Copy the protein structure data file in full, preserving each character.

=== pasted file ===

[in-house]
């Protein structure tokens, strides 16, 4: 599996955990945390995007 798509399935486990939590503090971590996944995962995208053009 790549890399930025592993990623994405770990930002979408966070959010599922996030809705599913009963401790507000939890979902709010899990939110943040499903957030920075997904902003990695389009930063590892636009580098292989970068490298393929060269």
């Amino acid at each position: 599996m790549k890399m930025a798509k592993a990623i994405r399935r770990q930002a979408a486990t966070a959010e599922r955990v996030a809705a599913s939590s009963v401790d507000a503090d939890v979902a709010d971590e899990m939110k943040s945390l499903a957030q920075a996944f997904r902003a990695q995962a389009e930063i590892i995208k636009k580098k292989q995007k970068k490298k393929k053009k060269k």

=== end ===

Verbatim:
[in-house]
């Protein structure tokens, strides 16, 4: 599996955990945390995007 798509399935486990939590503090971590996944995962995208053009 790549890399930025592993990623994405770990930002979408966070959010599922996030809705599913009963401790507000939890979902709010899990939110943040499903957030920075997904902003990695389009930063590892636009580098292989970068490298393929060269």
């Amino acid at each position: 599996m790549k890399m930025a798509k592993a990623i994405r399935r770990q930002a979408a486990t966070a959010e599922r955990v996030a809705a599913s939590s009963v401790d507000a503090d939890v979902a709010d971590e899990m939110k943040s945390l499903a957030q920075a996944f997904r902003a990695q995962a389009e930063i590892i995208k636009k580098k292989q995007k970068k490298k393929k053009k060269k």